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(Bangkok) – The Cambodian government appears to be sharply limiting registrations of unions, which could harm workers who depend on union protection, Human Rights Watch said today in a letter to the minister of labor and vocational training. Unions in Cambodia primarily represent workers in individual garment factories, who are typically young women from impoverished families.

The Labor Ministry should restart the registration of unions and stop unilaterally amending union registration procedures without input from independent unions and other labor rights experts.Human Rights Watch’s findings are based on official government license registrations since 2011 and interviews with union leaders and representatives.

“The Cambodian government’s unjustified slowdown of union registrations harms workers who depend on unions to advocate for rights and a decent livelihood,” said Phil Robertson, deputy Asia director at Human Rights Watch. “The government should make May Day meaningful to workers by resuming union registration and ending unnecessary interference in union activities.”

Independent union federations have raised concerns about a de facto suspension of union registration. This was supported by Labor Ministry data that suggested a dramatic reduction in union registrations in December 2013. Officials could provide no information on new registrations in 2014, but said between 50 and 60 applications were pending. Under Cambodian law, the ability of unions to operate is severely curtailed without official registration.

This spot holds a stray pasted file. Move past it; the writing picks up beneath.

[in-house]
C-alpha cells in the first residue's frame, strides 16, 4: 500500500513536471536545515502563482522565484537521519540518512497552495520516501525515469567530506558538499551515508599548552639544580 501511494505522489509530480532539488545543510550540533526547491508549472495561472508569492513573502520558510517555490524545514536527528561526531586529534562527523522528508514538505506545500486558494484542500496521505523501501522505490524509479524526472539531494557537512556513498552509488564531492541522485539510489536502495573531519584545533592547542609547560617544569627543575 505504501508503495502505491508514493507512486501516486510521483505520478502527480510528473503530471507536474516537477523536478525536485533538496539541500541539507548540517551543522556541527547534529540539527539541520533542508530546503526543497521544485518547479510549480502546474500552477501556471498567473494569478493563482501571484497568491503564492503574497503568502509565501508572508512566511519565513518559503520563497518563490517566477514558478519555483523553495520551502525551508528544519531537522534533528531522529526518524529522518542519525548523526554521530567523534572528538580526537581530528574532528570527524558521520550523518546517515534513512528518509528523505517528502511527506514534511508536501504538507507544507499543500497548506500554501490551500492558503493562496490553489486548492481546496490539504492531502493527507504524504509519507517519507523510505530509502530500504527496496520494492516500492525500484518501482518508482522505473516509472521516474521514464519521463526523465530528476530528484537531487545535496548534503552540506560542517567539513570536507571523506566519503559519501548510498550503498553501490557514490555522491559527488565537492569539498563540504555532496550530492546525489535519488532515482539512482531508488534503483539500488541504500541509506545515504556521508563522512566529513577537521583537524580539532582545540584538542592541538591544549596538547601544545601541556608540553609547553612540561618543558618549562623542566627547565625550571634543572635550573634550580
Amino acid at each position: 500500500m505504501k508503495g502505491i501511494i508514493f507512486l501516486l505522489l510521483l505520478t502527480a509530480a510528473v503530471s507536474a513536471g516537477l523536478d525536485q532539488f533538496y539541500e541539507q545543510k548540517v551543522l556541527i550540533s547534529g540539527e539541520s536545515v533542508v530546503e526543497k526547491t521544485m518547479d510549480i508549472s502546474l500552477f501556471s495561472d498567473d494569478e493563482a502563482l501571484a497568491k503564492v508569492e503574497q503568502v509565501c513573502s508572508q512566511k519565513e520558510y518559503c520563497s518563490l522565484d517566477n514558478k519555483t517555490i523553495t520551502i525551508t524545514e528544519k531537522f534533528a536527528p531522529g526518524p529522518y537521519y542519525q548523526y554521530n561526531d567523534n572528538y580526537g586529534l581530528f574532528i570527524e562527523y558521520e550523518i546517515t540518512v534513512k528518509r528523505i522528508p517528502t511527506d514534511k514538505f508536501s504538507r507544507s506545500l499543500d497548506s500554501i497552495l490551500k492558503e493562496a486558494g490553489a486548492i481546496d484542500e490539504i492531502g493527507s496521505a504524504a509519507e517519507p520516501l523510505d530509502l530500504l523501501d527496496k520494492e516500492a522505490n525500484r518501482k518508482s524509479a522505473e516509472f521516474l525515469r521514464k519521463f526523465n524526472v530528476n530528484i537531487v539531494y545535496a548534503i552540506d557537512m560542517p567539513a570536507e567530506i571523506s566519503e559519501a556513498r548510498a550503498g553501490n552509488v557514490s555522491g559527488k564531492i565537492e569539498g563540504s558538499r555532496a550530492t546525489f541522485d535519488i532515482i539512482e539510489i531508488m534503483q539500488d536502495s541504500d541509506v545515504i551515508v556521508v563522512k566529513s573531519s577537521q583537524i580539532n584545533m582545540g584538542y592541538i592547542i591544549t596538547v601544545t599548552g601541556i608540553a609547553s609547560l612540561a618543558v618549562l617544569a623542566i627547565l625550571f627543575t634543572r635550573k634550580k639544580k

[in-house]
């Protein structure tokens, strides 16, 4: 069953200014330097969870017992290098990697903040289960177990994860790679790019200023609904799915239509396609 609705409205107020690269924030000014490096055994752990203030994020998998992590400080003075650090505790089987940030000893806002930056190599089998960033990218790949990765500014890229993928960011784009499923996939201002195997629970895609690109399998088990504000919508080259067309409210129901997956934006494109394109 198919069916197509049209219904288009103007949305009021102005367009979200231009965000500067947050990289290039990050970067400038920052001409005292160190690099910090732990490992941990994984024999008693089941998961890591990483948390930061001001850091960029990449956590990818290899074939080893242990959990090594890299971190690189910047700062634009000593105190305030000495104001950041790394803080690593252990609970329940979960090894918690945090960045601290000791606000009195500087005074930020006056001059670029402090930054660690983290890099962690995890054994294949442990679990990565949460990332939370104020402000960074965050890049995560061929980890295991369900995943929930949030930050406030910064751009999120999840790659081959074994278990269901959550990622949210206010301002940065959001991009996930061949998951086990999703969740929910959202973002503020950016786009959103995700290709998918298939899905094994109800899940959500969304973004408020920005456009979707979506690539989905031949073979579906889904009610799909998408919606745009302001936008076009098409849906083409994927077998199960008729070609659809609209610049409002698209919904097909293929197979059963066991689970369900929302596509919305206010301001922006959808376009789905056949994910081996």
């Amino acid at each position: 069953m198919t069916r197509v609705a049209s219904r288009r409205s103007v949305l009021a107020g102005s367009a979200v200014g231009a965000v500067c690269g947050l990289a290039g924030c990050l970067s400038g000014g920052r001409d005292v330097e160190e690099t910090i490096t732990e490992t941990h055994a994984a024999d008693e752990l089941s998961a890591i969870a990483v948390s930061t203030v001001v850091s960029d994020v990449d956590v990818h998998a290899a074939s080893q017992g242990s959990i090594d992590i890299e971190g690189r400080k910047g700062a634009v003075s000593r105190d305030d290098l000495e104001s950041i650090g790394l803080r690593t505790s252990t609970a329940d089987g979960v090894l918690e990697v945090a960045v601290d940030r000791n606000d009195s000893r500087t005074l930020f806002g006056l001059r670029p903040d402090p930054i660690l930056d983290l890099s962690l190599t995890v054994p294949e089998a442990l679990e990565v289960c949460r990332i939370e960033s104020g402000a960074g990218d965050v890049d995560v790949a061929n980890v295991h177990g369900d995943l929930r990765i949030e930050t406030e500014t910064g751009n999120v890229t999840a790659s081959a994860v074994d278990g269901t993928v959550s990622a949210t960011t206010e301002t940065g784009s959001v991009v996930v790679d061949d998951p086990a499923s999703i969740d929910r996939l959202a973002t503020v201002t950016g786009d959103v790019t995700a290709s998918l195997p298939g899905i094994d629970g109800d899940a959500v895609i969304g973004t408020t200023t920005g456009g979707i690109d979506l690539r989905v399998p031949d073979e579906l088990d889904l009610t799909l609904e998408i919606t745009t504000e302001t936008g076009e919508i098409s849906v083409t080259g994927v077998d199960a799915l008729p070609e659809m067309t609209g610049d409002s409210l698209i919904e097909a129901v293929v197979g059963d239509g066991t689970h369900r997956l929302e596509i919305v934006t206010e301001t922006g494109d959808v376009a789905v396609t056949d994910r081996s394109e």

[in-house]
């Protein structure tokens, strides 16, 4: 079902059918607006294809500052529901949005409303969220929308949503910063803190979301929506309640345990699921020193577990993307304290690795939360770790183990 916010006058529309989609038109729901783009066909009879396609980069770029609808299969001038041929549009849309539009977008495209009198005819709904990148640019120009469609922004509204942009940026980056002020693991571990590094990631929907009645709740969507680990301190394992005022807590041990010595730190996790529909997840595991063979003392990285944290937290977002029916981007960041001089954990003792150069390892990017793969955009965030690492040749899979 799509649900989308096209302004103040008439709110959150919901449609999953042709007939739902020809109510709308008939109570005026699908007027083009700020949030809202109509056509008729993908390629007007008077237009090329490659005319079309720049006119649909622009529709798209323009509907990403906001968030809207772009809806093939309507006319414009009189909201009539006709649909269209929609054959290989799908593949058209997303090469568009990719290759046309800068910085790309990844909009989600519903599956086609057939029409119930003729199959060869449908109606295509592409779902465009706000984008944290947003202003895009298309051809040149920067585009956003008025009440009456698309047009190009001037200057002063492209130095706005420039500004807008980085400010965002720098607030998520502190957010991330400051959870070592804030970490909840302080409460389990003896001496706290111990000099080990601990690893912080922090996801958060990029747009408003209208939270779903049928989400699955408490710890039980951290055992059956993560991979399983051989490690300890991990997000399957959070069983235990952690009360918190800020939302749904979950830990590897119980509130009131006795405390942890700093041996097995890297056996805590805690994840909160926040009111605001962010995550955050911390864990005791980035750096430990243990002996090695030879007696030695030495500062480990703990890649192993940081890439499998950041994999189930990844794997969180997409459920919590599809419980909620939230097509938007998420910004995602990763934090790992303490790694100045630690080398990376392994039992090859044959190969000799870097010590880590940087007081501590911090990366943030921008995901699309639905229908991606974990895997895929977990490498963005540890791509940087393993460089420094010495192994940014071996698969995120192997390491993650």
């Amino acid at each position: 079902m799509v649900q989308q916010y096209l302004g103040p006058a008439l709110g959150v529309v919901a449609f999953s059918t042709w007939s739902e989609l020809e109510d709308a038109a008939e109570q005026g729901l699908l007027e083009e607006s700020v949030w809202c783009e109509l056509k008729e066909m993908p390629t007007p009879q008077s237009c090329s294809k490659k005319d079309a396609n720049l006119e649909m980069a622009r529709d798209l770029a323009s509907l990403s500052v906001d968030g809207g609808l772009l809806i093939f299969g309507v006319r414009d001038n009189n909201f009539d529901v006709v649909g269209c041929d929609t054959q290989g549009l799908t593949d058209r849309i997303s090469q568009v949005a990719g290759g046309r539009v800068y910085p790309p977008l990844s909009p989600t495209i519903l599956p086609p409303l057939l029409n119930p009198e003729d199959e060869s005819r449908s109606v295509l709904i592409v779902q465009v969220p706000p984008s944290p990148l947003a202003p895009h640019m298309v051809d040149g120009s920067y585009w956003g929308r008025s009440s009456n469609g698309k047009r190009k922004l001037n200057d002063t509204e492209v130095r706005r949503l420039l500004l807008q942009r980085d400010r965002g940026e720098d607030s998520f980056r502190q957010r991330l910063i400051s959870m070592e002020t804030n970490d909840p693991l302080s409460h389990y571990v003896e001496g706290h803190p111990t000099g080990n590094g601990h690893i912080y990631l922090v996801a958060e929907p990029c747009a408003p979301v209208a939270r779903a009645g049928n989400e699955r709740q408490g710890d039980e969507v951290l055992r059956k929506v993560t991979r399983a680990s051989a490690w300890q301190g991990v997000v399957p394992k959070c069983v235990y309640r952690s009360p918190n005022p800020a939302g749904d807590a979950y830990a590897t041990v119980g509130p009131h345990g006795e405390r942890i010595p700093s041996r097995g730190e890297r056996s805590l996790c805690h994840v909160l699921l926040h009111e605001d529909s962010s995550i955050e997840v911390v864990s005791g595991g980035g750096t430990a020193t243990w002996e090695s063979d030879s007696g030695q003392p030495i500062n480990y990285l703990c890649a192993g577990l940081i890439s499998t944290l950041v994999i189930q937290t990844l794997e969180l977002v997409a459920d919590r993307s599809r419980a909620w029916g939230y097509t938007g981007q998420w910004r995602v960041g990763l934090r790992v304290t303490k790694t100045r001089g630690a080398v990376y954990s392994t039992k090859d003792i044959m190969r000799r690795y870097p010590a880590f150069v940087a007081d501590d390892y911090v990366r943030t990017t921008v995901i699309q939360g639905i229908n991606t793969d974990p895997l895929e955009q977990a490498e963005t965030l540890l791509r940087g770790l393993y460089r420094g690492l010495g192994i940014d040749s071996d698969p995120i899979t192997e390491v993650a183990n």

The slowdown in union registrations may reflect revisions being made to the regulation on union registration, Prakas 21, Human Rights Watch said. Union representatives told Human Rights Watch that ministry officials were not accepting applications for union registration or union leadership changes while registration procedures were being revised. They said the government has not consulted with federations about changes to the regulation.

Recent demands made by government regulators on union federation officials suggest that Cambodia’s Labor Ministry is placing unnecessarily burdensome procedures on union registration and leadership changes. Among these are obtaining a certificate from the Ministry of Justice proving that each union representative has no criminal record, which could be a prolonged process.

Proposed union representatives awaiting this certificate are often at risk of retaliation from factory management, independent unions told Human Rights Watch. Further extending the waiting period increases the risk of harassment and possible firings. 

Human Rights Watch urged the Labor Ministry to immediately suspend the process of revising Prakas 21 and instead undertake a transparent and thorough examination of problems with union registration in close consultation with independent unions, the International Labour Organization, and labor rights experts. Labor officials should ensure that changes to the regulations facilitate, rather than obstruct union registration, and ensure respect for the right to freedom of association under the Cambodian constitution and international human rights law.

“The government should make the union registration process transparent, fair, and quick,” Robertson said. “Adding bureaucratic hurdles that give more time to unscrupulous factory management to retaliate against union representatives would be a serious setback for workers’ rights in Cambodia.”

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